Wind turbine maker Siemens Gamesa has set out next steps in its road map to reach net-zero CO2 emissions by 2050, with a focus on so-called ‘Scope 3’ sources of greenhouse gas coming from its international supply chain.

The German-Spanish OEM, which in late 2019 became carbon neutral, said it would be shifting its electricity supply to renewable energy-based sources in “more countries” – it currently sources 62% of its power from clean-energy globally, including 100% in Denmark, Germany, Spain and the UK.

It added that it would also be rolling out an upscaled e-transportation policy, launching climate-positive employee action campaigns, and further cutting its reliance on carbon offsets “significantly”.

“One strategic focus going forward will be on our Scope 3 emissions, which are indirect emissions that occur in our value chain,” said Gregorio Acero, global head of quality management and health, safety and environment. “For that purpose, we aim to further strengthen our collaboration with suppliers to reduce the CO2 emissions from our supply chain.

“Thus, we are increasing the focus on sustainable business practices in the supplier selection process and performance management, for example urging transportation companies, primary marine and terrestrial companies to move away from fossil fuels in their activities.”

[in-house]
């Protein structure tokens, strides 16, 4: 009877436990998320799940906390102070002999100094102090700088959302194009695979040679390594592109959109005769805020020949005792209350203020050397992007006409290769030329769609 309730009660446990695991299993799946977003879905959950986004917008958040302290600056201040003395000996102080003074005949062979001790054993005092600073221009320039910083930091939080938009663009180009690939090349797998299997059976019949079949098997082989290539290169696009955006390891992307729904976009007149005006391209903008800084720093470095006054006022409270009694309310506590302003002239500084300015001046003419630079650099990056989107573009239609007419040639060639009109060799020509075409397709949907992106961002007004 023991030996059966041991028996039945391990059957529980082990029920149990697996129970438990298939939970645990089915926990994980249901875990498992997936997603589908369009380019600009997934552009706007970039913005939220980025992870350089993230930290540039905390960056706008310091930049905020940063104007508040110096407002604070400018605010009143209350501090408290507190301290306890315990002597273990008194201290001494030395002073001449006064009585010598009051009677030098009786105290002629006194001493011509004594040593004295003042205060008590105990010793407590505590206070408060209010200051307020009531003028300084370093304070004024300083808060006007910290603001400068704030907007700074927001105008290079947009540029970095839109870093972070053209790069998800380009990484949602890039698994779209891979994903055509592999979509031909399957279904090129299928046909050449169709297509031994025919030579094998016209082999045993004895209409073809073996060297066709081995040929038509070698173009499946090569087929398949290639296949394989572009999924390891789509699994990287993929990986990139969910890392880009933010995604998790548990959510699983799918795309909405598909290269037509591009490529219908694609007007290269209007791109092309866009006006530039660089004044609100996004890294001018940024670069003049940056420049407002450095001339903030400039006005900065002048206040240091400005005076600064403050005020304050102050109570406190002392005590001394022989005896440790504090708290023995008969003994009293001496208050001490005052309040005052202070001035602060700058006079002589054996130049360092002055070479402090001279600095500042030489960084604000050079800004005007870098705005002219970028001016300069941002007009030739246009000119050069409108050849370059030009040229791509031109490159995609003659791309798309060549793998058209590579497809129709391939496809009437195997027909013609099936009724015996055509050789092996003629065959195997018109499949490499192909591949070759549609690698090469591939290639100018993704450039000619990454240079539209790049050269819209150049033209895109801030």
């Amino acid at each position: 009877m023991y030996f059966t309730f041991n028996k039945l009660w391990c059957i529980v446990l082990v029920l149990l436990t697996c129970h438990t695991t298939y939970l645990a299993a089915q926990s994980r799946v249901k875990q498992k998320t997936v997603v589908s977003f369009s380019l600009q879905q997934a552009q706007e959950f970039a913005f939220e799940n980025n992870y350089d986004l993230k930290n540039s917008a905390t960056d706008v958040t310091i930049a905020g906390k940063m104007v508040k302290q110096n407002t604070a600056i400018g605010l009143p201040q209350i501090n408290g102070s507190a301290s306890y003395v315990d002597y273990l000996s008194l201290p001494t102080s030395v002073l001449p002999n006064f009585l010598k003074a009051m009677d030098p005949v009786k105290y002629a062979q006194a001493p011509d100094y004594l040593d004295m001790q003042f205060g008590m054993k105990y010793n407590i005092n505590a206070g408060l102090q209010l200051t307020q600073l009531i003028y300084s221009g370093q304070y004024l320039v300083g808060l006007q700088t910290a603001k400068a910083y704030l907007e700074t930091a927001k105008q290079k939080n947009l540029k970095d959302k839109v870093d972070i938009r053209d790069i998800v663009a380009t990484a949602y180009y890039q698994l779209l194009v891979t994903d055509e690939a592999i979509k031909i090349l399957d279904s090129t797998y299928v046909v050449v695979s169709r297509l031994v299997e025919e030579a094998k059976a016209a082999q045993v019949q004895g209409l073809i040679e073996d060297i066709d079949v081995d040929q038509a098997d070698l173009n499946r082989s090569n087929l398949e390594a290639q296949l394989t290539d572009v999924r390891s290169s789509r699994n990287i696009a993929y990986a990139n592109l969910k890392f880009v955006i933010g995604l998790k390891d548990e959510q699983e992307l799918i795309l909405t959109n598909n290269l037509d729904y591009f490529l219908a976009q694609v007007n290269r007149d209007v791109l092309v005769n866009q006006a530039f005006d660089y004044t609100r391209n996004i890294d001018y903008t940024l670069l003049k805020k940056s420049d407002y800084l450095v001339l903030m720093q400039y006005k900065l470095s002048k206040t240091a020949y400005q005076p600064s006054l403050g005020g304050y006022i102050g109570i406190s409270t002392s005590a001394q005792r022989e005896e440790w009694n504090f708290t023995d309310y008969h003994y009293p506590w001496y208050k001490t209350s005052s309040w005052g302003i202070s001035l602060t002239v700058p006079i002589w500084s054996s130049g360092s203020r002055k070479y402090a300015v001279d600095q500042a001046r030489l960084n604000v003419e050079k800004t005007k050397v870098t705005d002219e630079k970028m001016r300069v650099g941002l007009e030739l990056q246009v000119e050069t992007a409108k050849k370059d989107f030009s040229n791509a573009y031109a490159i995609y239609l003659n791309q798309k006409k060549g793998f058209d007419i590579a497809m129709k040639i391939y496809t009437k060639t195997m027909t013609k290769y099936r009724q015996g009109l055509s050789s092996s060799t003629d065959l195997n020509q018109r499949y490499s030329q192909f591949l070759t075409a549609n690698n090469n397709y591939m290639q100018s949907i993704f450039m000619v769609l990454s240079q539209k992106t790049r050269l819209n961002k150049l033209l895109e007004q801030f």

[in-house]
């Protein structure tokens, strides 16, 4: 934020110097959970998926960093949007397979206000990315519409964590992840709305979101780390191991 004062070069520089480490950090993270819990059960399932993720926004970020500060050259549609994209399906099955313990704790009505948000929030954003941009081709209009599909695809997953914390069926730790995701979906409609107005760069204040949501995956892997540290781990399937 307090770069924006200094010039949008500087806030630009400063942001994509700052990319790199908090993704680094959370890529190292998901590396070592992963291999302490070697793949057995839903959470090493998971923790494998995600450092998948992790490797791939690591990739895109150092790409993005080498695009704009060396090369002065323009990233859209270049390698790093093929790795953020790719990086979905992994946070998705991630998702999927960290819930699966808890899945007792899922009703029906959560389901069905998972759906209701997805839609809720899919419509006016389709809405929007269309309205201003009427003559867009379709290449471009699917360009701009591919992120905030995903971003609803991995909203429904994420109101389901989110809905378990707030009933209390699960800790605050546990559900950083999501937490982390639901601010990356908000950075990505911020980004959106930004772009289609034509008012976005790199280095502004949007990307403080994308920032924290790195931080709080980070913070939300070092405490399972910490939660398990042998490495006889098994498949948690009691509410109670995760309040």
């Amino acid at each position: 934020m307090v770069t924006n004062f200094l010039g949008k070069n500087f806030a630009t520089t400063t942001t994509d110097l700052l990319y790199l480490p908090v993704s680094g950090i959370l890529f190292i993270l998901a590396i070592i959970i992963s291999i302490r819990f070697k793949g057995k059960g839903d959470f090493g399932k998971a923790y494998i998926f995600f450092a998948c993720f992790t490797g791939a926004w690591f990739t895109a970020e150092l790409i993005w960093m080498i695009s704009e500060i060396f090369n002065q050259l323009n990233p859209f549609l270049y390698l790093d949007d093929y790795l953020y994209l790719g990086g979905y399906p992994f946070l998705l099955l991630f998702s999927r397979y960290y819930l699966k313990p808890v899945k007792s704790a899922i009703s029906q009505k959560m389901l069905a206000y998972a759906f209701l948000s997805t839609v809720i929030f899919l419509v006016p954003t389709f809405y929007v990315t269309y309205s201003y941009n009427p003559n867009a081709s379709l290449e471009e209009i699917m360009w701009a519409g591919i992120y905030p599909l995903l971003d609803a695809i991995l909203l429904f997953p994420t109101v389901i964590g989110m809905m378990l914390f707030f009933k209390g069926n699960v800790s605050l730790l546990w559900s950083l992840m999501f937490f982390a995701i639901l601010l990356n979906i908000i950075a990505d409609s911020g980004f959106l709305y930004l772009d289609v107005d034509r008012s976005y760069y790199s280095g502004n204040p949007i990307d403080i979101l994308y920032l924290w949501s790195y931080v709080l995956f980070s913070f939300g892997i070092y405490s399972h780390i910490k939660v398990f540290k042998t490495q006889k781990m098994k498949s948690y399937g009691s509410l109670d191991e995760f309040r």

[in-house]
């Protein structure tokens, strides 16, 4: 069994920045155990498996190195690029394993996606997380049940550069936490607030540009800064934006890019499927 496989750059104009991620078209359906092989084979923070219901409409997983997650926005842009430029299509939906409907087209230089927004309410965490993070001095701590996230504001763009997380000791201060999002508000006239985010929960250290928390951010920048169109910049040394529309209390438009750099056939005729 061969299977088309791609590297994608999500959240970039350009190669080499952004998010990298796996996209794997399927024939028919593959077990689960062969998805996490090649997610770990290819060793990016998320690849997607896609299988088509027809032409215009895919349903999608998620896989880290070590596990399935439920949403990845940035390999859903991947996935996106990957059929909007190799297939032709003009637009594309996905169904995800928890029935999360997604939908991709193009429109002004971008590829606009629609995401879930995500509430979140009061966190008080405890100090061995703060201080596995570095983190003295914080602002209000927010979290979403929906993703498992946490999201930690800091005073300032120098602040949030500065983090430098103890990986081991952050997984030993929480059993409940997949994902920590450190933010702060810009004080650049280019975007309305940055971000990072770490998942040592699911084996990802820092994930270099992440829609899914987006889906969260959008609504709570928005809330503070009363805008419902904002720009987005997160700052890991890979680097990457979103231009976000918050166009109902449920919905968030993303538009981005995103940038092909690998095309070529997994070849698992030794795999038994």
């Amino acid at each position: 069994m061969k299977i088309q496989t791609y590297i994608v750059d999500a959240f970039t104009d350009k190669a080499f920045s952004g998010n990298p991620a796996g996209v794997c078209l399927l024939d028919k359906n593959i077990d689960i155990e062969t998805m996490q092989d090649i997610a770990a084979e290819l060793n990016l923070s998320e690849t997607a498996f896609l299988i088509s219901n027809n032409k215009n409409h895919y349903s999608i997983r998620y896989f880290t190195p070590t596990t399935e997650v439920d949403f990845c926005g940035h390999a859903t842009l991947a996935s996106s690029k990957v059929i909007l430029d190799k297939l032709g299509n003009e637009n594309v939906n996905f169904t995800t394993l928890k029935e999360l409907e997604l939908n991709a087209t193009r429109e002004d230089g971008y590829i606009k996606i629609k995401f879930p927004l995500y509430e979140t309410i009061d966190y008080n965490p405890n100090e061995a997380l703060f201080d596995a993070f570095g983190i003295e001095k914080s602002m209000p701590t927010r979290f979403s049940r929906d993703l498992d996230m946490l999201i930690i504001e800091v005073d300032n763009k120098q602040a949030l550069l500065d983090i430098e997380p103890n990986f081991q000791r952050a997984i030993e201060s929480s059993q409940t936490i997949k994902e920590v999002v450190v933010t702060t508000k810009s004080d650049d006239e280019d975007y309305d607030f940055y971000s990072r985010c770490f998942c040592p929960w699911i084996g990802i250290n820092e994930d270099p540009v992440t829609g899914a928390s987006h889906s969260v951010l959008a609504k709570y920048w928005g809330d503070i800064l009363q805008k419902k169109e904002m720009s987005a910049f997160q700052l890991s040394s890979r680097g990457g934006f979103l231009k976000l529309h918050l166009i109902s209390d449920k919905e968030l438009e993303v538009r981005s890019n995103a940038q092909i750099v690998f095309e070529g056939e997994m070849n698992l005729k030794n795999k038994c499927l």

Acero noted that the OEM, had started investing in renewables “compensation projects” – such as the Bii Nee Stipa wind farm in Oaxaca, Mexico, which is registered as a Clean Development Mechanism under the UN Framework Convention for Climate Change – to “balance out” its carbon footprint.

“We are not simply buying carbon credits from a third party, but have chosen a sustainable way to invest in renewable energy projects that in parallel enables us to cancel CERs [ Certified Emission Reductions],” he said.

“Our carbon neutrality shows that we are walking the talk. From here on out there is only one way and that is forward. We cannot not be carbon neutral in the future so we will be working diligently towards fulfilling our long-term commitment of becoming net-zero CO2 emissions by 2050.”

Siemens Gamesa calculated energy efficiency projects implemented in 2019 – including switching to LED lamps, exchanging diesel-fueled equipment to electric, and making sustainable transportation options available to employees – cut emissions coming from operations and construction by 38%.

Ben Hunt, the OEM’s global head of corporate affairs, said: “Nobody can sit by and wait for others to solve the climate challenge for them and the corporate world must play an active and leading role in the fight – we recognise that the impact we have through the deployment of our wind energy technology must be matched by commitment to manage our own business in a sustainable and responsible manner.”

The company said it was “currently finalising” its plans to join the Science Based Targets Initiative – a joint scheme by CDP, the UN Global Compact, the World Resources Institute and the World Wildlife Federation designed to raise corporate ambition on reaching the level of decarbonisation needed to limit global heating to less than 2°C compared to pre-Industrial Revolution temperatures.